2018-01-01

    Seven out of eight methanolic extracts from five plants native to Mexico were inactive against ten bacterial strains of clinical interest. The fruit extract of Chenopodium ambrosioides inhibited the bacteria Enterococcus faecalis (MIC = 4375 μg/ml), Escherichia coli (MIC = 1094 μg/ml), and Salmonella typhimurium (MIC = 137 μg/ml). The fruit extract of C. ambrosioides was with CC50 = 45 μg/ml most cytotoxic against the cell-line Caco-2, followed by the leaf extract from Pithecellobium dulce (C...

  14. Construction of a Recombinant Allergen-Producing Probiotic Bacterial Strain: Introduction of a New Line for a Live Oral Vaccine Against Chenopodium album Pollen Allergy

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    Leila Roozbeh Nasiraie

    2013-10-01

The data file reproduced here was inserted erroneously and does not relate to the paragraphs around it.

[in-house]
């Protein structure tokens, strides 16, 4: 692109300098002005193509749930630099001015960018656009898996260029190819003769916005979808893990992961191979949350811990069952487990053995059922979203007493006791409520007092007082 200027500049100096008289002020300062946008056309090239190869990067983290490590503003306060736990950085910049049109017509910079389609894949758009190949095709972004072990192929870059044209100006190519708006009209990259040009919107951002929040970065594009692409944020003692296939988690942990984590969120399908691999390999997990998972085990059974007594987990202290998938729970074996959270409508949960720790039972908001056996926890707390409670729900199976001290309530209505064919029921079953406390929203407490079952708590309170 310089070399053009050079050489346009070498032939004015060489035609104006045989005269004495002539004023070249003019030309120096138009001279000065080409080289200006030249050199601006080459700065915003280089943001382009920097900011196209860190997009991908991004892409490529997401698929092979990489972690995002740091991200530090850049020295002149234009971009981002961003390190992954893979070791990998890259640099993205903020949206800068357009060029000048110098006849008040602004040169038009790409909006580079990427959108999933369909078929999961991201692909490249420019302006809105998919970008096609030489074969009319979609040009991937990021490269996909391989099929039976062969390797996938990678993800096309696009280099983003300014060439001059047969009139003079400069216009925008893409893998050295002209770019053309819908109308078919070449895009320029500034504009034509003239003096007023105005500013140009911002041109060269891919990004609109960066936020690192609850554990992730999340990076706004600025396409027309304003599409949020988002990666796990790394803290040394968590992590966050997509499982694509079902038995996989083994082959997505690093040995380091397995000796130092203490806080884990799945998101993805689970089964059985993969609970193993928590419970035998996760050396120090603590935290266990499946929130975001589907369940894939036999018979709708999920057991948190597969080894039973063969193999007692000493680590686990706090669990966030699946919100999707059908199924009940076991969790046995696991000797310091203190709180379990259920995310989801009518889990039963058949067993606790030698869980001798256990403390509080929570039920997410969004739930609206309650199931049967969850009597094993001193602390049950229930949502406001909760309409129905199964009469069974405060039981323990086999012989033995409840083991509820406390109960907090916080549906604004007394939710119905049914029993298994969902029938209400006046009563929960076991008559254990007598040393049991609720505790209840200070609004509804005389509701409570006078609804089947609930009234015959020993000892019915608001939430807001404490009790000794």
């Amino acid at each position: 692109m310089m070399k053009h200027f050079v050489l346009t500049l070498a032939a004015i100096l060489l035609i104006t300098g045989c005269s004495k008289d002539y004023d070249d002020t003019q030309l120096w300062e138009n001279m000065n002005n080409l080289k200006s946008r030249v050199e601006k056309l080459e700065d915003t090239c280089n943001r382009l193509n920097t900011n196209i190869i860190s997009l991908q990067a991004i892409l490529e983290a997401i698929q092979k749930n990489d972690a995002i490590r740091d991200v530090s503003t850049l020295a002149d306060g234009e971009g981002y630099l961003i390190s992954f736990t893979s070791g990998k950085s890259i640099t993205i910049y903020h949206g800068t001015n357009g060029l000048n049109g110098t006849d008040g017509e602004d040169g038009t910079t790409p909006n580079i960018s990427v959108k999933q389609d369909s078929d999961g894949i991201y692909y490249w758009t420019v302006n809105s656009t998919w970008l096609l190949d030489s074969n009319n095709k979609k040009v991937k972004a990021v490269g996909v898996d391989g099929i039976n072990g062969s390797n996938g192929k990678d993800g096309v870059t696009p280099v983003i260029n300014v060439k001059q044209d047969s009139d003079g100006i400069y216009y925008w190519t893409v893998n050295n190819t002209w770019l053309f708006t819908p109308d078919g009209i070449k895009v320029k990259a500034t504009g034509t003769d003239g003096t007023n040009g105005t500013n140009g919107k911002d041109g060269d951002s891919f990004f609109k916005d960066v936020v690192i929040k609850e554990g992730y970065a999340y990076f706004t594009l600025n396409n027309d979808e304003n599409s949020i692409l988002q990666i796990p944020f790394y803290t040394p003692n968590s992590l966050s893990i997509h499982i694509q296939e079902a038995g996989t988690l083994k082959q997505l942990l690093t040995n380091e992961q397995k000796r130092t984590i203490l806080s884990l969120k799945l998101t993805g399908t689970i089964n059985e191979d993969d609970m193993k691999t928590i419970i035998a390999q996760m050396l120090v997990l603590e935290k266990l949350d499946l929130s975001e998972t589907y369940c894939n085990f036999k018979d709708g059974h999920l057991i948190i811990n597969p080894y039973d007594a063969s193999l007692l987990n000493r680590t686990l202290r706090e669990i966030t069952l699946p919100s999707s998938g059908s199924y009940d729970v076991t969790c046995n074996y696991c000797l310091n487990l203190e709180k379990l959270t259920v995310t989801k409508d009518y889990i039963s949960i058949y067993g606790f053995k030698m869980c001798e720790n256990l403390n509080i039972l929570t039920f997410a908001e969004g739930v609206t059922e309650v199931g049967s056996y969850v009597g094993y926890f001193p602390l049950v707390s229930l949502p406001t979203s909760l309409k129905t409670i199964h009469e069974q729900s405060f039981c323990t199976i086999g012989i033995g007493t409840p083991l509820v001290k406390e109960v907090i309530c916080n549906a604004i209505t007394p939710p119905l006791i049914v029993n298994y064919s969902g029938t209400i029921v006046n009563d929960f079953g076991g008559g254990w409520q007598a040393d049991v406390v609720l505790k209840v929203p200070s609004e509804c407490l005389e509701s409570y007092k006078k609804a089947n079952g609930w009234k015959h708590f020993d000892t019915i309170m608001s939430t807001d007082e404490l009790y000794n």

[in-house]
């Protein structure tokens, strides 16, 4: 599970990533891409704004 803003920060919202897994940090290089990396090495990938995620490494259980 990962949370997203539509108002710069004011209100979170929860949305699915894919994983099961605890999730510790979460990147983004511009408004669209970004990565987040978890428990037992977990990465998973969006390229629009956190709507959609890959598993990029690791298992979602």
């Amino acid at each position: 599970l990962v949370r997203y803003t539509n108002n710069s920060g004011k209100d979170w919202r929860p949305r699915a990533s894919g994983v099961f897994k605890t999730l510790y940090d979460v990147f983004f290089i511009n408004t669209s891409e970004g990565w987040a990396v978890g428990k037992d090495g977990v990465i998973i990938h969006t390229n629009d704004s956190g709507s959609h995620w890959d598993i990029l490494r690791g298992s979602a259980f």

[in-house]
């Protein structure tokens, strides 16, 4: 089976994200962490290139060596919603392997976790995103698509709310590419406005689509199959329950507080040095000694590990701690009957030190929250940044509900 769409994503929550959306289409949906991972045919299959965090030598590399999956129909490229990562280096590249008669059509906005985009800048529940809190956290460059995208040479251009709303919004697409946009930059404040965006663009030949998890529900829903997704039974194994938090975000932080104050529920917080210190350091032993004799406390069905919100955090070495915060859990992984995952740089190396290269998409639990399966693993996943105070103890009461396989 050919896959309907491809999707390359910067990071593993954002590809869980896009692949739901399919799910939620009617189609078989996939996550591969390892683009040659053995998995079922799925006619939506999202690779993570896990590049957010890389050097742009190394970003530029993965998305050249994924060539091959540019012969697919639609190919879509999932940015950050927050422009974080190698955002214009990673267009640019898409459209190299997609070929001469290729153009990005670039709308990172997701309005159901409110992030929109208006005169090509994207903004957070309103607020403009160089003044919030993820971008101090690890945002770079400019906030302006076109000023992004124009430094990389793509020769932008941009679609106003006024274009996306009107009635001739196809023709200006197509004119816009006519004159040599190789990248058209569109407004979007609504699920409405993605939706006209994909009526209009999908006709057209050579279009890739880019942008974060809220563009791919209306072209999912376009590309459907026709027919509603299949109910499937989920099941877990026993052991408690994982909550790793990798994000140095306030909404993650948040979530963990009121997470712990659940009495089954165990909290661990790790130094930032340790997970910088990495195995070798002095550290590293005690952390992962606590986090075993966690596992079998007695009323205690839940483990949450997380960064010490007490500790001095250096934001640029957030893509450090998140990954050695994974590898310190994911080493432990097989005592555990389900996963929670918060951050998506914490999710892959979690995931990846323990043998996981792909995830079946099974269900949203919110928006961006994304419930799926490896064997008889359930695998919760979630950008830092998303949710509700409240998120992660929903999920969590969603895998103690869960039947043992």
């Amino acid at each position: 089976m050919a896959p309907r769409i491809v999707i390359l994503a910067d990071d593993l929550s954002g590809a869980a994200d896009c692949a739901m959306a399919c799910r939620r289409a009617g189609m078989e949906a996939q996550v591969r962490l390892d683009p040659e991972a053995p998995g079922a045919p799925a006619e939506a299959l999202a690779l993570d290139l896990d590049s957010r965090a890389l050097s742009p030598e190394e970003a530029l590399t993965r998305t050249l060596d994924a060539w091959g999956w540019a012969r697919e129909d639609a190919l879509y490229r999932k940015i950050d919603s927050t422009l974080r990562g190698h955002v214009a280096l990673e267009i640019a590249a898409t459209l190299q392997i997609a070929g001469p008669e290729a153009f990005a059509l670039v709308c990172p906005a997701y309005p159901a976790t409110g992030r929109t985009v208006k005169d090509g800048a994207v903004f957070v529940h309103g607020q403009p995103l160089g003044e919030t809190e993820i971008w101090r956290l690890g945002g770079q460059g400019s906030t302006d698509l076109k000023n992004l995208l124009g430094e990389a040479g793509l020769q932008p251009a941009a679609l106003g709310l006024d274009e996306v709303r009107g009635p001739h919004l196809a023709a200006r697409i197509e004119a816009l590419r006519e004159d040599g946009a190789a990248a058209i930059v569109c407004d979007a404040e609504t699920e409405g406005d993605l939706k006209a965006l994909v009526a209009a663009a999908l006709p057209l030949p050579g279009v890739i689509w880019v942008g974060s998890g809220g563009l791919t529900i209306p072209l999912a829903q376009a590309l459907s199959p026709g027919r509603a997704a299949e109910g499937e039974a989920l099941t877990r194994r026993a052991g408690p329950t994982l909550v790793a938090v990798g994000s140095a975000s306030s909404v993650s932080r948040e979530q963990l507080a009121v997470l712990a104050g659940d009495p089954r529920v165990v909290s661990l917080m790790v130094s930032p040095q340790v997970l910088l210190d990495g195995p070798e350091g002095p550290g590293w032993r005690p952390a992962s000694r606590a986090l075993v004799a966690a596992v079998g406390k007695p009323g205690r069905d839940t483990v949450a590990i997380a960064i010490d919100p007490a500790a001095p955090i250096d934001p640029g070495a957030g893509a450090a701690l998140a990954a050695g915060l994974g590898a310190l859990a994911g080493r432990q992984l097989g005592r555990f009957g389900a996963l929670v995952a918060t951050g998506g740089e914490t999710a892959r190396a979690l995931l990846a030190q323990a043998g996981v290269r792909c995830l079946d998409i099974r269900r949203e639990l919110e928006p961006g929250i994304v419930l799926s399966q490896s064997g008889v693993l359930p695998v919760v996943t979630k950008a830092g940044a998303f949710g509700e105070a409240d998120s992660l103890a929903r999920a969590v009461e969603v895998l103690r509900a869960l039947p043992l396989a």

Full Text Available Background: During the last two decades, significant advances have been made in the fields of lactococcal genetics and protein expression. Lactococcus lactis (L. lactis is an effective vector for protein expression and can be used as an antigen delivery system. Hence, L. lactis is an ideal candidate for mucosal immunotherapy. Profilin (Che a 2, the major allergen in Chenopodium album, is one of the most important causes of allergic diseases in desert and semi-desert areas, especially in Iran, Saudi Arabia, and Kuwait that was cloned and expressed in L. lactis for the first time. Methods: To construct L. lactis that expressed Che a 2, a DNA sequence was cloned and used to transform bacteria. Expression of Che a 2 was analyzed via monitoring of related RNA and protein. Hydrophobicity, adherence to HT-29 cells, antibiotic resistance, resistance to gastrointestinal contents, pH, and bile salt in recombinant and native L. lactis were evaluated. Results: Immunoblot analyses demonstrated that recombinant Che a 2 is expressed as a 32 kDa dimeric protein immunological studies showed it can bind human IgE. Both native and recombinant bacteria were sensitive to low pH and simulated gastric conditions. Bacterial survival was reduced 80-100% after 2 h of exposure to pH 1.5-2. Both native and recombinant bacteria were able to grow in 0.3 and 2% bile salts. After incubation of recombinant L. lactis in simulated gastric and intestinal juices for one and two hours, respectively, cell survival was reduced by 100%. Adhesion capability in both strains was minimal and there were no significant differences in any of our tests between native and recombinant bacteria. Conclusion: Successfully recombinant L. lactis with capability of expression Che a 2 was produced and revealed it is sensitive to gastrointestinal contents.